Feeding honeybees a diet of natural pollen makes them significantly more resistant to pesticides than feeding them an artificial diet, according to Penn State University research.

"Our study demonstrates that exposure to non-lethal doses of at least two of these pesticides causes large changes in the expression of genes involved in detoxification, immunity and nutrition-sensing," Christina Grozinger, professor of entomology and director of the Center for Pollinator Research, Penn State, said in a news release.

"This is consistent with results from previous studies that have found that pesticide exposure compromises bees' immune systems. Furthermore, our study reveals a strong link, at the molecular level, between nutrition, diet and pesticide exposure."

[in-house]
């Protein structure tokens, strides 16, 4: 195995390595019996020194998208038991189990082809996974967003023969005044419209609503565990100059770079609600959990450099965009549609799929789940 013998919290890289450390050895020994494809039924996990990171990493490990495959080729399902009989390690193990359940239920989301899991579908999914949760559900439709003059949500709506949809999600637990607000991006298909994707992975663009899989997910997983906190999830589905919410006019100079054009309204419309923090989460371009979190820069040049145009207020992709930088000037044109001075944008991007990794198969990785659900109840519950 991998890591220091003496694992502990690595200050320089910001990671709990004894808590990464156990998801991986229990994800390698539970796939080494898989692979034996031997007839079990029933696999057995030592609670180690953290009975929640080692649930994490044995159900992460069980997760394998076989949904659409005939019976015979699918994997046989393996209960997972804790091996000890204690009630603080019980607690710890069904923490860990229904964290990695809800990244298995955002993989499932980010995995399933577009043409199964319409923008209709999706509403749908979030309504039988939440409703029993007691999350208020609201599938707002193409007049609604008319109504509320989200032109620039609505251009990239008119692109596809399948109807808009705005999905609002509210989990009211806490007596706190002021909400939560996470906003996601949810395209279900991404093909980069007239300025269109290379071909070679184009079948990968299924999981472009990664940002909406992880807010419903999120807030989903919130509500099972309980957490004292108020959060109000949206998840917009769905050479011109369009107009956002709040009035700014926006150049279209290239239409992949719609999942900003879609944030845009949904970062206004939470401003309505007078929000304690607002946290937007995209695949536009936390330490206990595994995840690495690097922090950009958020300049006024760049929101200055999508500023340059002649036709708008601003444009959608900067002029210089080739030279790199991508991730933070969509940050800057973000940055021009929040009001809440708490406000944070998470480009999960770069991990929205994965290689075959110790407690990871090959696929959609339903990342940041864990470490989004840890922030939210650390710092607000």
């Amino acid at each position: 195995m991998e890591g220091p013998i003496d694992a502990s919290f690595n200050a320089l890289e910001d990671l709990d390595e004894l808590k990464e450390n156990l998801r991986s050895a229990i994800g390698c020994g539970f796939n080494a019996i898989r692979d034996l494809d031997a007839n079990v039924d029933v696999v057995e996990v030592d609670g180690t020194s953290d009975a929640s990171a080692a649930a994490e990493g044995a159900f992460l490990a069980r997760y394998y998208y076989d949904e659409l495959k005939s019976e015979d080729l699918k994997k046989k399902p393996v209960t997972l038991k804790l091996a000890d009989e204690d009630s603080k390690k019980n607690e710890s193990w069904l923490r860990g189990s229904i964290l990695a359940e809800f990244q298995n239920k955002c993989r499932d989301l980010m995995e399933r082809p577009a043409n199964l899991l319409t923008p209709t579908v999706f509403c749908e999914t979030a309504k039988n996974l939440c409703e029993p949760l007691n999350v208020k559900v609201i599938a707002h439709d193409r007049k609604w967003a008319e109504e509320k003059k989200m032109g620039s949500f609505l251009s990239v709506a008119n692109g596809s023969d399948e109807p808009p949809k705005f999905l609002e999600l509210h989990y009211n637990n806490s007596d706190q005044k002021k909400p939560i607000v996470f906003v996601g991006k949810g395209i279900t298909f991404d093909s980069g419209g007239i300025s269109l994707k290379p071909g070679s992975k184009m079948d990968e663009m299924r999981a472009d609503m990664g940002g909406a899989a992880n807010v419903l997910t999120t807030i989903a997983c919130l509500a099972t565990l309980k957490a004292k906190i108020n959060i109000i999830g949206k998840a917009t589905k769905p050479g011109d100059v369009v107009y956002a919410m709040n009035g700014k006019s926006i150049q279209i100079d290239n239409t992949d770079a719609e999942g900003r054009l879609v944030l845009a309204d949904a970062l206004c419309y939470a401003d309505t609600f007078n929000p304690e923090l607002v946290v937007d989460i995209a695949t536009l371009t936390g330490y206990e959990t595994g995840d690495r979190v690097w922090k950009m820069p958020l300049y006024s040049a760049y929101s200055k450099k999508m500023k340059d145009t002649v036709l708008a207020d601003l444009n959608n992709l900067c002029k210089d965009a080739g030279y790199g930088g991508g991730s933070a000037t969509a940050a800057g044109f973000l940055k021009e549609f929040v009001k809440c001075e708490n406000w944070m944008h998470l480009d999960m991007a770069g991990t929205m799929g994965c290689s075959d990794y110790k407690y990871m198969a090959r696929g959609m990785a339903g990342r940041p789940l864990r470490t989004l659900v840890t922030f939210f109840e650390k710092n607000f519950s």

Further work found that diet significantly affects how long bees can survive lethal pesticide doses.

To determine the effects of pesticide exposure on gene expression, the researchers first fed one of two miticides—coumaphos or fluvalinate—to the bees for seven days.

On the seventh day, they extracted RNA from the bees, attached fluorescent markers and examined the difference in gene expression.

They noticed a change in patterns between the treated bees and the untreated control bees.

A subsequent trial examined bees fed a pollen diet compared to an artificial diet of either soy protein or a no protein diet.

They were then fed a lethal dose of chlorpyrifos, and the researchers recorded bee mortality for 16 days.

The researchers found that bees fed a pollen-based diet had less sensitivity to chlorpyrifos compared with the bees fed an artificial diet.

They published the results in the online issue of the Journal of Insect Physiology.